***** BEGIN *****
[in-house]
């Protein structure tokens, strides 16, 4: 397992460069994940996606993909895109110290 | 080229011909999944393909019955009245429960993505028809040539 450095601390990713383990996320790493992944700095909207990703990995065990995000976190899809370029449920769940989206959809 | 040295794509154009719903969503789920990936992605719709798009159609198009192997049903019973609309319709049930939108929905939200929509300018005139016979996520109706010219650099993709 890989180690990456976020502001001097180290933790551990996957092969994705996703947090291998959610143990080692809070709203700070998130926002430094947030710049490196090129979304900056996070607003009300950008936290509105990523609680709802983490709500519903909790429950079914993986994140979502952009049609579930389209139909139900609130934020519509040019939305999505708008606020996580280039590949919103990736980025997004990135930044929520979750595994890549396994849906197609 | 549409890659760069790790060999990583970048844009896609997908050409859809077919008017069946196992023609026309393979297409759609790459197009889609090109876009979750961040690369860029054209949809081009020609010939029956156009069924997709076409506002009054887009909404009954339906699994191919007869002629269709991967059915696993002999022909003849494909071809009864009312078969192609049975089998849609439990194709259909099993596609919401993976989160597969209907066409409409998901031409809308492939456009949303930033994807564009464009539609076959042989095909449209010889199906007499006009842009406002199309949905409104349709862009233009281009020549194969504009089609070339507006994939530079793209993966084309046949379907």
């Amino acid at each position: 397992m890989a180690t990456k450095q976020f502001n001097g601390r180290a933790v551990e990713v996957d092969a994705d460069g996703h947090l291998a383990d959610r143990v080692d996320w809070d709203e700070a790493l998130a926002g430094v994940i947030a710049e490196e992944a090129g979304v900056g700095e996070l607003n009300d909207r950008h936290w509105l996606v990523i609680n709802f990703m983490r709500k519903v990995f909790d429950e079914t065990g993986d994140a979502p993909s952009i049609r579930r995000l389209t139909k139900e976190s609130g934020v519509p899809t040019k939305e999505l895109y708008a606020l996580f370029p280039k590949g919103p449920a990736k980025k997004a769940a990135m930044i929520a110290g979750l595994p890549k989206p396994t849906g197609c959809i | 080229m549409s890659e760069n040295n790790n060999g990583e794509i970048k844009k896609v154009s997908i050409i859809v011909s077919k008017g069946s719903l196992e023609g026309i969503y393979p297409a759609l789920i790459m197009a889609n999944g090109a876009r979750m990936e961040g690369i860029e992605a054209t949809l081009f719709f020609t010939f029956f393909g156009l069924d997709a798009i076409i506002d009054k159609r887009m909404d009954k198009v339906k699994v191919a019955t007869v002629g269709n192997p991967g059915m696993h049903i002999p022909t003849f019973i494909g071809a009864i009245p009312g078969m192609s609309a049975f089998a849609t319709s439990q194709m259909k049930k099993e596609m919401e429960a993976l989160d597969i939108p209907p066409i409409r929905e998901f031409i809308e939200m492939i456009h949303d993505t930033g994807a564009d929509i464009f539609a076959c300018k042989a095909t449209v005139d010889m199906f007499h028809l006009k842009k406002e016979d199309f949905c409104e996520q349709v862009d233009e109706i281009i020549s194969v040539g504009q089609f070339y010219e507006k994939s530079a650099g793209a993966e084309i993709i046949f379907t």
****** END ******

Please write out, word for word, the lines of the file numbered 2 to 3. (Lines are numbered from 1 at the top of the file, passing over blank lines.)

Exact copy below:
């Protein structure tokens, strides 16, 4: 397992460069994940996606993909895109110290 | 080229011909999944393909019955009245429960993505028809040539 450095601390990713383990996320790493992944700095909207990703990995065990995000976190899809370029449920769940989206959809 | 040295794509154009719903969503789920990936992605719709798009159609198009192997049903019973609309319709049930939108929905939200929509300018005139016979996520109706010219650099993709 890989180690990456976020502001001097180290933790551990996957092969994705996703947090291998959610143990080692809070709203700070998130926002430094947030710049490196090129979304900056996070607003009300950008936290509105990523609680709802983490709500519903909790429950079914993986994140979502952009049609579930389209139909139900609130934020519509040019939305999505708008606020996580280039590949919103990736980025997004990135930044929520979750595994890549396994849906197609 | 549409890659760069790790060999990583970048844009896609997908050409859809077919008017069946196992023609026309393979297409759609790459197009889609090109876009979750961040690369860029054209949809081009020609010939029956156009069924997709076409506002009054887009909404009954339906699994191919007869002629269709991967059915696993002999022909003849494909071809009864009312078969192609049975089998849609439990194709259909099993596609919401993976989160597969209907066409409409998901031409809308492939456009949303930033994807564009464009539609076959042989095909449209010889199906007499006009842009406002199309949905409104349709862009233009281009020549194969504009089609070339507006994939530079793209993966084309046949379907």
């Amino acid at each position: 397992m890989a180690t990456k450095q976020f502001n001097g601390r180290a933790v551990e990713v996957d092969a994705d460069g996703h947090l291998a383990d959610r143990v080692d996320w809070d709203e700070a790493l998130a926002g430094v994940i947030a710049e490196e992944a090129g979304v900056g700095e996070l607003n009300d909207r950008h936290w509105l996606v990523i609680n709802f990703m983490r709500k519903v990995f909790d429950e079914t065990g993986d994140a979502p993909s952009i049609r579930r995000l389209t139909k139900e976190s609130g934020v519509p899809t040019k939305e999505l895109y708008a606020l996580f370029p280039k590949g919103p449920a990736k980025k997004a769940a990135m930044i929520a110290g979750l595994p890549k989206p396994t849906g197609c959809i | 080229m549409s890659e760069n040295n790790n060999g990583e794509i970048k844009k896609v154009s997908i050409i859809v011909s077919k008017g069946s719903l196992e023609g026309i969503y393979p297409a759609l789920i790459m197009a889609n999944g090109a876009r979750m990936e961040g690369i860029e992605a054209t949809l081009f719709f020609t010939f029956f393909g156009l069924d997709a798009i076409i506002d009054k159609r887009m909404d009954k198009v339906k699994v191919a019955t007869v002629g269709n192997p991967g059915m696993h049903i002999p022909t003849f019973i494909g071809a009864i009245p009312g078969m192609s609309a049975f089998a849609t319709s439990q194709m259909k049930k099993e596609m919401e429960a993976l989160d597969i939108p209907p066409i409409r929905e998901f031409i809308e939200m492939i456009h949303d993505t930033g994807a564009d929509i464009f539609a076959c300018k042989a095909t449209v005139d010889m199906f007499h028809l006009k842009k406002e016979d199309f949905c409104e996520q349709v862009d233009e109706i281009i020549s194969v040539g504009q089609f070339y010219e507006k994939s530079a650099g793209a993966e084309i993709i046949f379907t």